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Take a Tour of the Sriracha Factory in California

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All photos by Hillary Dixler
Hillary Dixler Canavan is Eater's restaurant editor and the author of the publication's debut book, Eater: 100 Essential Restaurant Recipes From the Authority on Where to Eat and Why It Matters (Abrams, September 2023). Her work focuses on dining trends and the people changing the industry — and scouting the next hot restaurant you need to try on Eater's annual Best New Restaurant list.

Here's a look inside the headline-making Huy Fong Foods Sriracha factory in Irwindale, CA. Eater recently took one of the public tours the factory now offers and had a brief chat with founder David Tran about the troubles his company has had with the city council and in court.

The tour itself covered the grounds of the company's massive Irwindale production facility, much of which was done from the comfort of a Huy Fong Foods-branded golf cart. According to the tour guide, the building is a whopping 650,000 square-feet. 40 customer-routed trucks depart from the factory each day bringing unthinkable amounts of endorphin-creating hot sauces across the country.

The tour followed the production narrative and, as explained by our guide (who was wearing a Sriracha t-shirt), it starts when chilis are picked nearby during the harvest and placed into giant hoppers outside of the building. They're washed three times, then ground, and then mixed with unspecified preservatives. They are never cooked. This "mash" is stored in blue drums until it's time to make sauce from it.

Chili grinding season begins in August, and the mash created in that four month period provides the base for all the Huy Fong sauces made year round. This mash is then sent to a second mixing room, where additional ingredients are added based on whichever sauce is being made. Huy Fong produces its own plastic bottles on site, which are silkscreened with their iconic rooster logo, filled, capped, and sealed. Packed into pallets and boxes by a "robot," the bottles must then be held for 35 days per the DOH. The tour guide said a DOH rep comes and tests samples from the batches every week.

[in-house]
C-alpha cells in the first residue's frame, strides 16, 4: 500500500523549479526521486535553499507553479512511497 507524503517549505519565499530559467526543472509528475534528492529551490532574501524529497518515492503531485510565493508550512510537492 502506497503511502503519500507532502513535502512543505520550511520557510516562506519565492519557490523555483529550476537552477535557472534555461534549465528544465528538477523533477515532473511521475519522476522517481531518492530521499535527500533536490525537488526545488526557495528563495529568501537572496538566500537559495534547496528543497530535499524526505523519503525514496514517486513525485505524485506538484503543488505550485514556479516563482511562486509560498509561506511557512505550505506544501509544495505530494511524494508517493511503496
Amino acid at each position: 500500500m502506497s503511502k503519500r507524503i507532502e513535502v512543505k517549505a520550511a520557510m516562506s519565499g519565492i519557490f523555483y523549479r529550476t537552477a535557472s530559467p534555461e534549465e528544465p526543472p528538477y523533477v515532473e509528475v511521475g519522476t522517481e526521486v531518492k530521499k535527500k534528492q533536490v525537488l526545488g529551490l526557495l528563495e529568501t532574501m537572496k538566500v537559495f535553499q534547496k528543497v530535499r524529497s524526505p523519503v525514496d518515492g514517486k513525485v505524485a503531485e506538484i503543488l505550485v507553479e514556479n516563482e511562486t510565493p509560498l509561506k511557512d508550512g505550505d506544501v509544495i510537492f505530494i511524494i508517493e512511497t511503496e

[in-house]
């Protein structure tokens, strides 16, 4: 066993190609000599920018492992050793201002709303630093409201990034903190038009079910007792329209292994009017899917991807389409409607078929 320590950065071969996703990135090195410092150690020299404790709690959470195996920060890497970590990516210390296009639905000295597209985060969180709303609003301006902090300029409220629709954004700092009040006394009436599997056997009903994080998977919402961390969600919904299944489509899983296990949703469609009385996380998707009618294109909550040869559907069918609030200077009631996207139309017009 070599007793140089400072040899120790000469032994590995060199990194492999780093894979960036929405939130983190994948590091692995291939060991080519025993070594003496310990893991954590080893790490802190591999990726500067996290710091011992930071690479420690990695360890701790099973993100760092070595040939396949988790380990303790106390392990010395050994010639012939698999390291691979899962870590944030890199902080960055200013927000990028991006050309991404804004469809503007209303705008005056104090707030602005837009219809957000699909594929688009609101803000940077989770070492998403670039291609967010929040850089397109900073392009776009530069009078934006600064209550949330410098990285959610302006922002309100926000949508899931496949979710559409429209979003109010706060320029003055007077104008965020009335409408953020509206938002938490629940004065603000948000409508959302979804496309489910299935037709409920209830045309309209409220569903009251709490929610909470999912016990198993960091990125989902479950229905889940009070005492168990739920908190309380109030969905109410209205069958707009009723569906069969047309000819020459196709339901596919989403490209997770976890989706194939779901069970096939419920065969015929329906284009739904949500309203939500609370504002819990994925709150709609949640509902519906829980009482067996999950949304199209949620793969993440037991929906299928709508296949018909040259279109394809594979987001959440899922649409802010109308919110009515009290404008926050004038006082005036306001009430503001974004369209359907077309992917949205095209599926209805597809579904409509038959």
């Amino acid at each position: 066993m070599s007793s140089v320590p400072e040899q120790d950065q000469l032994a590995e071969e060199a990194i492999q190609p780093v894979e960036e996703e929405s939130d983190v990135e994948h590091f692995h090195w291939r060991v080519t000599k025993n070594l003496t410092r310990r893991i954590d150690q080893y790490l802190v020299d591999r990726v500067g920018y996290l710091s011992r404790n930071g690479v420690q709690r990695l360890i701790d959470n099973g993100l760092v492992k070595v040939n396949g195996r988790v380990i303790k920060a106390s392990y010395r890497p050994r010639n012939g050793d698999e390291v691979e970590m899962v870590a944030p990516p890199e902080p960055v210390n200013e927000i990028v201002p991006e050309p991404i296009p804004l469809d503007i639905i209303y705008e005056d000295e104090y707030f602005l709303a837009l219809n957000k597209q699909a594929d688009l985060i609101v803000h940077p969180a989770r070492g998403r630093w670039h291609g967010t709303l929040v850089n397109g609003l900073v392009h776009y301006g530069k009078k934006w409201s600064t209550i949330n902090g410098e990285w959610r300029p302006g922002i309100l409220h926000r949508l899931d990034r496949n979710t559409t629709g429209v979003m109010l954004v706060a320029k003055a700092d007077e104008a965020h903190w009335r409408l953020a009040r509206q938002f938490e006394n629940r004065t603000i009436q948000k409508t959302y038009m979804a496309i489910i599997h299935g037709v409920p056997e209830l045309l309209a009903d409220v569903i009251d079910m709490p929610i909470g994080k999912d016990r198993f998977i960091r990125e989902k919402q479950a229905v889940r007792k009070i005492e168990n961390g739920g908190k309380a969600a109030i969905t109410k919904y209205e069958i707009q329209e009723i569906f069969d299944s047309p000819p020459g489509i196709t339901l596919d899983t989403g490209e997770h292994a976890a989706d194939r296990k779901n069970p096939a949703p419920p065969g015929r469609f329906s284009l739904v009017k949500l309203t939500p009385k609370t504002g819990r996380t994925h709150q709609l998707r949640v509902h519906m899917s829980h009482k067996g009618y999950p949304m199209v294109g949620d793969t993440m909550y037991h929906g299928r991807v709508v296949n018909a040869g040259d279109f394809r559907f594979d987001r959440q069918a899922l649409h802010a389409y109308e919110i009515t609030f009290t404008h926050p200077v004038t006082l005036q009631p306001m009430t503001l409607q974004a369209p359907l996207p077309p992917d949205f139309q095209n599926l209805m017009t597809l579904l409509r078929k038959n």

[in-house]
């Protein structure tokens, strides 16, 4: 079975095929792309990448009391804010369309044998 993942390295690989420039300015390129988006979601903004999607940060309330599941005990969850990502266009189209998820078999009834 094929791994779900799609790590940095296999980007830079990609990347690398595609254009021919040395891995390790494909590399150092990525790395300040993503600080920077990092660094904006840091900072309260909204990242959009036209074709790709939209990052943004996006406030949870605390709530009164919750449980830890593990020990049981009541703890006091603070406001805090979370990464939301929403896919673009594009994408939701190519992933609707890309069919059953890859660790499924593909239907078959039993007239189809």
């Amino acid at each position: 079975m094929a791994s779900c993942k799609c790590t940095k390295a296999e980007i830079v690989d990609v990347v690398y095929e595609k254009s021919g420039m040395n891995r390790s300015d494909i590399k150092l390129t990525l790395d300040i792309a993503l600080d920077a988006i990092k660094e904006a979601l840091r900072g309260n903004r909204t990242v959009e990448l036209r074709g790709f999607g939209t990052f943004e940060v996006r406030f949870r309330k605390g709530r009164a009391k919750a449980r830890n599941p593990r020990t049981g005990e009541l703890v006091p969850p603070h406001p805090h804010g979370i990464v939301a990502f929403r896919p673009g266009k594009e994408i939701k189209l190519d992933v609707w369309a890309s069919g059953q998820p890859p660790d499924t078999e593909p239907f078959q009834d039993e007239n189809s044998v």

While there was no grinding taking place at the time of Eater's tour, there were workers opening drums of chili mash. Fragrant? Yes. Irritating to the eyes, nose, or throat? Not in the slightest. There were also no perceivable odors in the office space above the factory or outside of the factory, where workers were eating lunch from a food truck on campus. (Eater asked another tour guide about whether the pepper smells ever bothered her and she said it didn't, but that "during grinding season you can smell it.")

People on the tour didn't leave empty handed. Each person was given a 9 ounce novelty bottle of Sriracha with the tag "I put Sriracha on my Sriracha" plus a handout called "The Big Lie" with quotes about how awful the odors from the factory are.

Following the tour, Eater had the chance to sit and chat with founder David Tran in a conference room on the second floor of the factory. Wearing a shirt that said "Srirachaholic," Tran told Eater that while there certainly have been plenty of politicians eager to see his factory move, he's not keen on the idea. "Why should I move?" he said. "I'm a citizen. The USA is my country. This building belongs to me."

He also told Eater that despite sending two invitations to visit the factory on a tour, the city council members have never visited. When asked why he thinks his factory has become a target for the city council he quickly answered, "Money. Nothing else."

Go, have a look around:

· All Sriracha Coverage on Eater [-E-]